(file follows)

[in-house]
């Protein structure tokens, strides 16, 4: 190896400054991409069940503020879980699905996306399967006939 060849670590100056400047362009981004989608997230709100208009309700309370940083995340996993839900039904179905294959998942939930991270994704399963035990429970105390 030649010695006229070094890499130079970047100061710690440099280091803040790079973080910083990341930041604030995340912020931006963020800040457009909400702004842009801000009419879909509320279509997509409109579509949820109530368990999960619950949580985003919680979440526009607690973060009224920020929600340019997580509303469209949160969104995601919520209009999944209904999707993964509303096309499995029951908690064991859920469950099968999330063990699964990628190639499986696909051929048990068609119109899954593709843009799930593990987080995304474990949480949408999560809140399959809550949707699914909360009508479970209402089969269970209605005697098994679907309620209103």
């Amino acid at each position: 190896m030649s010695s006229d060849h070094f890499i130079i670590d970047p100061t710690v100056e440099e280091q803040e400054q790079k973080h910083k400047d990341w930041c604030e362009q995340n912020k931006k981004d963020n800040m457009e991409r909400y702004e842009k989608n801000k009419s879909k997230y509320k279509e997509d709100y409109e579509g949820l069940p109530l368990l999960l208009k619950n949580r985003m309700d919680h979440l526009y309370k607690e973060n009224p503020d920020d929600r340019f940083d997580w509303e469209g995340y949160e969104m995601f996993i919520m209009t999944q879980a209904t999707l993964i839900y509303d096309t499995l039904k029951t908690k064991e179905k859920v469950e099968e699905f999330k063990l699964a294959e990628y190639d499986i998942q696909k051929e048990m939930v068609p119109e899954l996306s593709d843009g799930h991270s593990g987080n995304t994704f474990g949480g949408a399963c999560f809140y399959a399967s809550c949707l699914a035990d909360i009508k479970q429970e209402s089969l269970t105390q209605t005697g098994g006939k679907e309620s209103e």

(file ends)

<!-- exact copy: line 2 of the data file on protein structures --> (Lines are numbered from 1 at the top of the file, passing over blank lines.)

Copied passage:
């Protein structure tokens, strides 16, 4: 190896400054991409069940503020879980699905996306399967006939 060849670590100056400047362009981004989608997230709100208009309700309370940083995340996993839900039904179905294959998942939930991270994704399963035990429970105390 030649010695006229070094890499130079970047100061710690440099280091803040790079973080910083990341930041604030995340912020931006963020800040457009909400702004842009801000009419879909509320279509997509409109579509949820109530368990999960619950949580985003919680979440526009607690973060009224920020929600340019997580509303469209949160969104995601919520209009999944209904999707993964509303096309499995029951908690064991859920469950099968999330063990699964990628190639499986696909051929048990068609119109899954593709843009799930593990987080995304474990949480949408999560809140399959809550949707699914909360009508479970209402089969269970209605005697098994679907309620209103």